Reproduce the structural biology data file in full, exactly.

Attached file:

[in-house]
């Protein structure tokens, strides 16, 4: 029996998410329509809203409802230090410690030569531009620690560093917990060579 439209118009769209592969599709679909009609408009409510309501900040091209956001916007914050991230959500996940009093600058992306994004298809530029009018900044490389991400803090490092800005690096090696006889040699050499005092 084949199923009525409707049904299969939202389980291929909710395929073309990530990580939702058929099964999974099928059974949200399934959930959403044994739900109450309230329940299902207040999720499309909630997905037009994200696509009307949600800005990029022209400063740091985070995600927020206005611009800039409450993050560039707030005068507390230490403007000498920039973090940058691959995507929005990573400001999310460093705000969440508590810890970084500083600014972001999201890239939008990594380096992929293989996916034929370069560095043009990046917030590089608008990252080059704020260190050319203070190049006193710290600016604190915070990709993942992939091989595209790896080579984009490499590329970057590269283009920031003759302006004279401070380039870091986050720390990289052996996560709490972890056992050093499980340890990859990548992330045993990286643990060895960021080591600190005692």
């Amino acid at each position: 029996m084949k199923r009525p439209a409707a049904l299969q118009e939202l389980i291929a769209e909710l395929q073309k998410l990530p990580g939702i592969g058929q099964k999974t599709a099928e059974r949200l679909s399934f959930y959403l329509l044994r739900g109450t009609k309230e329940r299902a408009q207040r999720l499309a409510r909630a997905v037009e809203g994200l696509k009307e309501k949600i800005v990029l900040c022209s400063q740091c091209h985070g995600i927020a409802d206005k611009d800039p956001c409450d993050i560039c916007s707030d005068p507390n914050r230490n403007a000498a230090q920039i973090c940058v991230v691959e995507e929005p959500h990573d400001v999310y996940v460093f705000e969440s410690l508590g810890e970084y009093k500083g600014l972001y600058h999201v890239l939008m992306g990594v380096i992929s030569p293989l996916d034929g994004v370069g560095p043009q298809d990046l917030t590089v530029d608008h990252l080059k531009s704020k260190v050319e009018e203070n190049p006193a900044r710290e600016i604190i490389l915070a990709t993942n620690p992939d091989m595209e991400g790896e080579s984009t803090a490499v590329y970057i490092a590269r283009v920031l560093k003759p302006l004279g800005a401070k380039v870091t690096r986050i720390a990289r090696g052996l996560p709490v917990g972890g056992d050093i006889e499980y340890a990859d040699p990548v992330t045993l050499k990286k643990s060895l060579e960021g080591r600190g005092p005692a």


[in-house]
């Protein structure tokens, strides 16, 4: 029996998410329509809203409802230090410690030569531009620690560093917990060579 439209118009769209592969599709679909009609408009409510309501900040091209956001916007914050991230959500996940009093600058992306994004298809530029009018900044490389991400803090490092800005690096090696006889040699050499005092 084949199923009525409707049904299969939202389980291929909710395929073309990530990580939702058929099964999974099928059974949200399934959930959403044994739900109450309230329940299902207040999720499309909630997905037009994200696509009307949600800005990029022209400063740091985070995600927020206005611009800039409450993050560039707030005068507390230490403007000498920039973090940058691959995507929005990573400001999310460093705000969440508590810890970084500083600014972001999201890239939008990594380096992929293989996916034929370069560095043009990046917030590089608008990252080059704020260190050319203070190049006193710290600016604190915070990709993942992939091989595209790896080579984009490499590329970057590269283009920031003759302006004279401070380039870091986050720390990289052996996560709490972890056992050093499980340890990859990548992330045993990286643990060895960021080591600190005692």
């Amino acid at each position: 029996m084949k199923r009525p439209a409707a049904l299969q118009e939202l389980i291929a769209e909710l395929q073309k998410l990530p990580g939702i592969g058929q099964k999974t599709a099928e059974r949200l679909s399934f959930y959403l329509l044994r739900g109450t009609k309230e329940r299902a408009q207040r999720l499309a409510r909630a997905v037009e809203g994200l696509k009307e309501k949600i800005v990029l900040c022209s400063q740091c091209h985070g995600i927020a409802d206005k611009d800039p956001c409450d993050i560039c916007s707030d005068p507390n914050r230490n403007a000498a230090q920039i973090c940058v991230v691959e995507e929005p959500h990573d400001v999310y996940v460093f705000e969440s410690l508590g810890e970084y009093k500083g600014l972001y600058h999201v890239l939008m992306g990594v380096i992929s030569p293989l996916d034929g994004v370069g560095p043009q298809d990046l917030t590089v530029d608008h990252l080059k531009s704020k260190v050319e009018e203070n190049p006193a900044r710290e600016i604190i490389l915070a990709t993942n620690p992939d091989m595209e991400g790896e080579s984009t803090a490499v590329y970057i490092a590269r283009v920031l560093k003759p302006l004279g800005a401070k380039v870091t690096r986050i720390a990289r090696g052996l996560p709490v917990g972890g056992d050093i006889e499980y340890a990859d040699p990548v992330t045993l050499k990286k643990s060895l060579e960021g080591r600190g005092p005692a």